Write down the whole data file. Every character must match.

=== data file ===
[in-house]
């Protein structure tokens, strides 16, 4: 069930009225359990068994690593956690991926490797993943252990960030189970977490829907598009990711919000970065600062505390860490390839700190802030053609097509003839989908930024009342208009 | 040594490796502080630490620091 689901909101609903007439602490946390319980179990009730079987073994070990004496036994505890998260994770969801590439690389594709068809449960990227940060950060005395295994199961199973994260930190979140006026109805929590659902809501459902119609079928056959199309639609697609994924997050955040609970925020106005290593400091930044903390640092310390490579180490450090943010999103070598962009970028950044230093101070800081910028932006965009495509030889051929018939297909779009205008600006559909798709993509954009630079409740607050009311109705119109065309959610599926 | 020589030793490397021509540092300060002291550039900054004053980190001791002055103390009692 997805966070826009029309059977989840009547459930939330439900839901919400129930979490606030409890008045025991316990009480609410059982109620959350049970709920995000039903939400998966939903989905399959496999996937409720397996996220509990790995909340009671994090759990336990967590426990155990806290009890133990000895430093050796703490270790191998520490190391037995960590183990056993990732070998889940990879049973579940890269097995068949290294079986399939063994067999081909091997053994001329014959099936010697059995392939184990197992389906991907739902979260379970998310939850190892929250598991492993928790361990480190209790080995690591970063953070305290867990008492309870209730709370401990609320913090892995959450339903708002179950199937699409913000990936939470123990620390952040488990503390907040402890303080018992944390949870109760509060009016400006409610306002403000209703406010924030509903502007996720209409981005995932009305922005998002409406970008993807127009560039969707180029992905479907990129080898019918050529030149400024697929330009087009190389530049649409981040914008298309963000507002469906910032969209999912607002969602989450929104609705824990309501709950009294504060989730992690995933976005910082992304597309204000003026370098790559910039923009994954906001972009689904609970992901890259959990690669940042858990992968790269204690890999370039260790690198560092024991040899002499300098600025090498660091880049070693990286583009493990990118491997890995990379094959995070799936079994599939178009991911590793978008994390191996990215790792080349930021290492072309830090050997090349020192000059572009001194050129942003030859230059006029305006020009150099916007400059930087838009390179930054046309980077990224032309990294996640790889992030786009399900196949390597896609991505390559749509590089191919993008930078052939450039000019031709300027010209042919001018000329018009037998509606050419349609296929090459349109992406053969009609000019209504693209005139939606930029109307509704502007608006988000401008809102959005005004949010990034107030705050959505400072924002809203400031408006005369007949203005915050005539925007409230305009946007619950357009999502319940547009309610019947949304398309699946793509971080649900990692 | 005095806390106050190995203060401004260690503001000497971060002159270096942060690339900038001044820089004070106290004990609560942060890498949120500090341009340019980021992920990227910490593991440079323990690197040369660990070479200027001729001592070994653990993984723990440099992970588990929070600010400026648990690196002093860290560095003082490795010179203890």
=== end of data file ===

[in-house]
């Protein structure tokens, strides 16, 4: 069930009225359990068994690593956690991926490797993943252990960030189970977490829907598009990711919000970065600062505390860490390839700190802030053609097509003839989908930024009342208009 | 040594490796502080630490620091 689901909101609903007439602490946390319980179990009730079987073994070990004496036994505890998260994770969801590439690389594709068809449960990227940060950060005395295994199961199973994260930190979140006026109805929590659902809501459902119609079928056959199309639609697609994924997050955040609970925020106005290593400091930044903390640092310390490579180490450090943010999103070598962009970028950044230093101070800081910028932006965009495509030889051929018939297909779009205008600006559909798709993509954009630079409740607050009311109705119109065309959610599926 | 020589030793490397021509540092300060002291550039900054004053980190001791002055103390009692 997805966070826009029309059977989840009547459930939330439900839901919400129930979490606030409890008045025991316990009480609410059982109620959350049970709920995000039903939400998966939903989905399959496999996937409720397996996220509990790995909340009671994090759990336990967590426990155990806290009890133990000895430093050796703490270790191998520490190391037995960590183990056993990732070998889940990879049973579940890269097995068949290294079986399939063994067999081909091997053994001329014959099936010697059995392939184990197992389906991907739902979260379970998310939850190892929250598991492993928790361990480190209790080995690591970063953070305290867990008492309870209730709370401990609320913090892995959450339903708002179950199937699409913000990936939470123990620390952040488990503390907040402890303080018992944390949870109760509060009016400006409610306002403000209703406010924030509903502007996720209409981005995932009305922005998002409406970008993807127009560039969707180029992905479907990129080898019918050529030149400024697929330009087009190389530049649409981040914008298309963000507002469906910032969209999912607002969602989450929104609705824990309501709950009294504060989730992690995933976005910082992304597309204000003026370098790559910039923009994954906001972009689904609970992901890259959990690669940042858990992968790269204690890999370039260790690198560092024991040899002499300098600025090498660091880049070693990286583009493990990118491997890995990379094959995070799936079994599939178009991911590793978008994390191996990215790792080349930021290492072309830090050997090349020192000059572009001194050129942003030859230059006029305006020009150099916007400059930087838009390179930054046309980077990224032309990294996640790889992030786009399900196949390597896609991505390559749509590089191919993008930078052939450039000019031709300027010209042919001018000329018009037998509606050419349609296929090459349109992406053969009609000019209504693209005139939606930029109307509704502007608006988000401008809102959005005004949010990034107030705050959505400072924002809203400031408006005369007949203005915050005539925007409230305009946007619950357009999502319940547009309610019947949304398309699946793509971080649900990692 | 005095806390106050190995203060401004260690503001000497971060002159270096942060690339900038001044820089004070106290004990609560942060890498949120500090341009340019980021992920990227910490593991440079323990690197040369660990070479200027001729001592070994653990993984723990440099992970588990929070600010400026648990690196002093860290560095003082490795010179203890």